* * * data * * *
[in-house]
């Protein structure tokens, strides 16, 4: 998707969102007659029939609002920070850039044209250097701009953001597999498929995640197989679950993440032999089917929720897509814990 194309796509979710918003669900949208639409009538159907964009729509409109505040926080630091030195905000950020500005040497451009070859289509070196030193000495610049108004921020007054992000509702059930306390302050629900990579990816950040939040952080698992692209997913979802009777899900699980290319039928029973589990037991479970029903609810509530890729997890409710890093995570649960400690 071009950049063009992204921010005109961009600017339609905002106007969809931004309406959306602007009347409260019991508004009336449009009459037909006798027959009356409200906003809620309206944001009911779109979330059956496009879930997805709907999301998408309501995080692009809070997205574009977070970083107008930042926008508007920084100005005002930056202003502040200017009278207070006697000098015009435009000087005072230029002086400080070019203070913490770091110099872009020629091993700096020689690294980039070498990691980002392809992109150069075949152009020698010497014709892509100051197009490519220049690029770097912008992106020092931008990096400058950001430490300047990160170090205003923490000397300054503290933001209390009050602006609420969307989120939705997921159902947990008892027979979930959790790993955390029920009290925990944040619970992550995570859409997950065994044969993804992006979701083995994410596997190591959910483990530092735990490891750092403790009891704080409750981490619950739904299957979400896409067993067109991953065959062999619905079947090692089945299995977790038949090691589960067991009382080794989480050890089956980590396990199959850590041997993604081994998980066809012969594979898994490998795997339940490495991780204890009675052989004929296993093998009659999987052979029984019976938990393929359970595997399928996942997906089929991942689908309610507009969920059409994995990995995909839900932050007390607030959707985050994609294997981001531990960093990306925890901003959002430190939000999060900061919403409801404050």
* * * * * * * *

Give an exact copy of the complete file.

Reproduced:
[in-house]
């Protein structure tokens, strides 16, 4: 998707969102007659029939609002920070850039044209250097701009953001597999498929995640197989679950993440032999089917929720897509814990 194309796509979710918003669900949208639409009538159907964009729509409109505040926080630091030195905000950020500005040497451009070859289509070196030193000495610049108004921020007054992000509702059930306390302050629900990579990816950040939040952080698992692209997913979802009777899900699980290319039928029973589990037991479970029903609810509530890729997890409710890093995570649960400690 071009950049063009992204921010005109961009600017339609905002106007969809931004309406959306602007009347409260019991508004009336449009009459037909006798027959009356409200906003809620309206944001009911779109979330059956496009879930997805709907999301998408309501995080692009809070997205574009977070970083107008930042926008508007920084100005005002930056202003502040200017009278207070006697000098015009435009000087005072230029002086400080070019203070913490770091110099872009020629091993700096020689690294980039070498990691980002392809992109150069075949152009020698010497014709892509100051197009490519220049690029770097912008992106020092931008990096400058950001430490300047990160170090205003923490000397300054503290933001209390009050602006609420969307989120939705997921159902947990008892027979979930959790790993955390029920009290925990944040619970992550995570859409997950065994044969993804992006979701083995994410596997190591959910483990530092735990490891750092403790009891704080409750981490619950739904299957979400896409067993067109991953065959062999619905079947090692089945299995977790038949090691589960067991009382080794989480050890089956980590396990199959850590041997993604081994998980066809012969594979898994490998795997339940490495991780204890009675052989004929296993093998009659999987052979029984019976938990393929359970595997399928996942997906089929991942689908309610507009969920059409994995990995995909839900932050007390607030959707985050994609294997981001531990960093990306925890901003959002430190939000999060900061919403409801404050």